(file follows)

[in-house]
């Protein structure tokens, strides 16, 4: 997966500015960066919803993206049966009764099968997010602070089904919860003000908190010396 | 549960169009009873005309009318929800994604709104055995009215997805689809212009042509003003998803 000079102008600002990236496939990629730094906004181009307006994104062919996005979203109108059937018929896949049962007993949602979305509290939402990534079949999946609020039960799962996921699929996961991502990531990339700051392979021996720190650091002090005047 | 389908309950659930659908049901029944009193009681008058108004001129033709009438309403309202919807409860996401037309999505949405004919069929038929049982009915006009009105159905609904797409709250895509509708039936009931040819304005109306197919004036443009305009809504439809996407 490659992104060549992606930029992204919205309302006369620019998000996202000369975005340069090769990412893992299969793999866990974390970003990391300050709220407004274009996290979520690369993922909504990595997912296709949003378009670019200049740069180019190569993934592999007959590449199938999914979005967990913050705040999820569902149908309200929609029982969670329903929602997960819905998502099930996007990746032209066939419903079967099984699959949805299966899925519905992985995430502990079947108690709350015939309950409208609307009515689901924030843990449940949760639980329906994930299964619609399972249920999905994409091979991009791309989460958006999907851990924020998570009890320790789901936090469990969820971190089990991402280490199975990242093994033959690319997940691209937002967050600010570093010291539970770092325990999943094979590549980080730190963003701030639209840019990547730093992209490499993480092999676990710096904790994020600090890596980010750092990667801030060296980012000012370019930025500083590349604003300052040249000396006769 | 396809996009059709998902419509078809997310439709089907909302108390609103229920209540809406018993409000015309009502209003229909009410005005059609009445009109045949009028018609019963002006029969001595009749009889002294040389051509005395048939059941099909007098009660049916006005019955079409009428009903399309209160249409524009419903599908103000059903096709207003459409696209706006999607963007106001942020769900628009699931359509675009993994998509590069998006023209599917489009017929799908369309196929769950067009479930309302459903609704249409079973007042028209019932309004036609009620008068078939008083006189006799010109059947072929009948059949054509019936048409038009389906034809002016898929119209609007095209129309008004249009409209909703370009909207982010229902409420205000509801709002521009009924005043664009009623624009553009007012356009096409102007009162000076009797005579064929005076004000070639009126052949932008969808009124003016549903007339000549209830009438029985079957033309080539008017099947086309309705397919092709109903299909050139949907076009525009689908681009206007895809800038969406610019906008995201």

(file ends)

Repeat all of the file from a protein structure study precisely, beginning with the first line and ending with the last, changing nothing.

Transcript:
[in-house]
């Protein structure tokens, strides 16, 4: 997966500015960066919803993206049966009764099968997010602070089904919860003000908190010396 | 549960169009009873005309009318929800994604709104055995009215997805689809212009042509003003998803 000079102008600002990236496939990629730094906004181009307006994104062919996005979203109108059937018929896949049962007993949602979305509290939402990534079949999946609020039960799962996921699929996961991502990531990339700051392979021996720190650091002090005047 | 389908309950659930659908049901029944009193009681008058108004001129033709009438309403309202919807409860996401037309999505949405004919069929038929049982009915006009009105159905609904797409709250895509509708039936009931040819304005109306197919004036443009305009809504439809996407 490659992104060549992606930029992204919205309302006369620019998000996202000369975005340069090769990412893992299969793999866990974390970003990391300050709220407004274009996290979520690369993922909504990595997912296709949003378009670019200049740069180019190569993934592999007959590449199938999914979005967990913050705040999820569902149908309200929609029982969670329903929602997960819905998502099930996007990746032209066939419903079967099984699959949805299966899925519905992985995430502990079947108690709350015939309950409208609307009515689901924030843990449940949760639980329906994930299964619609399972249920999905994409091979991009791309989460958006999907851990924020998570009890320790789901936090469990969820971190089990991402280490199975990242093994033959690319997940691209937002967050600010570093010291539970770092325990999943094979590549980080730190963003701030639209840019990547730093992209490499993480092999676990710096904790994020600090890596980010750092990667801030060296980012000012370019930025500083590349604003300052040249000396006769 | 396809996009059709998902419509078809997310439709089907909302108390609103229920209540809406018993409000015309009502209003229909009410005005059609009445009109045949009028018609019963002006029969001595009749009889002294040389051509005395048939059941099909007098009660049916006005019955079409009428009903399309209160249409524009419903599908103000059903096709207003459409696209706006999607963007106001942020769900628009699931359509675009993994998509590069998006023209599917489009017929799908369309196929769950067009479930309302459903609704249409079973007042028209019932309004036609009620008068078939008083006189006799010109059947072929009948059949054509019936048409038009389906034809002016898929119209609007095209129309008004249009409209909703370009909207982010229902409420205000509801709002521009009924005043664009009623624009553009007012356009096409102007009162000076009797005579064929005076004000070639009126052949932008969808009124003016549903007339000549209830009438029985079957033309080539008017099947086309309705397919092709109903299909050139949907076009525009689908681009206007895809800038969406610019906008995201």